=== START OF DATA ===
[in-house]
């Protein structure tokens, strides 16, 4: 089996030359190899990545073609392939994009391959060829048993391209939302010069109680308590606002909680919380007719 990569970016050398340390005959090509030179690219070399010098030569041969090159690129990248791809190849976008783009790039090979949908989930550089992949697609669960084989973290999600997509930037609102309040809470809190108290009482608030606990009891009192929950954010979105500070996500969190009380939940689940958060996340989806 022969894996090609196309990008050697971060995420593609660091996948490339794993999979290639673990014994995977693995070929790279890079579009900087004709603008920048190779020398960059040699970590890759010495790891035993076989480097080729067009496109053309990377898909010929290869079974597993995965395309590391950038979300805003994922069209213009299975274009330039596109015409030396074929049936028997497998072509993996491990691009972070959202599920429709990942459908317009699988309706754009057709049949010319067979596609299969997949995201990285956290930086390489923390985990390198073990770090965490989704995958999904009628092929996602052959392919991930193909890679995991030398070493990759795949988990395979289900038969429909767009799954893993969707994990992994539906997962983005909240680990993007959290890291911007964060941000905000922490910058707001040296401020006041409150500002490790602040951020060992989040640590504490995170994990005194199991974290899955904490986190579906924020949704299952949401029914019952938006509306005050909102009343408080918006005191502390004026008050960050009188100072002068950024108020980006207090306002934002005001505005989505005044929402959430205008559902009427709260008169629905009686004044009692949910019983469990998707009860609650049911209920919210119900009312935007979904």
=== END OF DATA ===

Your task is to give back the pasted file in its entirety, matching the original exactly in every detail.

[in-house]
């Protein structure tokens, strides 16, 4: 089996030359190899990545073609392939994009391959060829048993391209939302010069109680308590606002909680919380007719 990569970016050398340390005959090509030179690219070399010098030569041969090159690129990248791809190849976008783009790039090979949908989930550089992949697609669960084989973290999600997509930037609102309040809470809190108290009482608030606990009891009192929950954010979105500070996500969190009380939940689940958060996340989806 022969894996090609196309990008050697971060995420593609660091996948490339794993999979290639673990014994995977693995070929790279890079579009900087004709603008920048190779020398960059040699970590890759010495790891035993076989480097080729067009496109053309990377898909010929290869079974597993995965395309590391950038979300805003994922069209213009299975274009330039596109015409030396074929049936028997497998072509993996491990691009972070959202599920429709990942459908317009699988309706754009057709049949010319067979596609299969997949995201990285956290930086390489923390985990390198073990770090965490989704995958999904009628092929996602052959392919991930193909890679995991030398070493990759795949988990395979289900038969429909767009799954893993969707994990992994539906997962983005909240680990993007959290890291911007964060941000905000922490910058707001040296401020006041409150500002490790602040951020060992989040640590504490995170994990005194199991974290899955904490986190579906924020949704299952949401029914019952938006509306005050909102009343408080918006005191502390004026008050960050009188100072002068950024108020980006207090306002934002005001505005989505005044929402959430205008559902009427709260008169629905009686004044009692949910019983469990998707009860609650049911209920919210119900009312935007979904």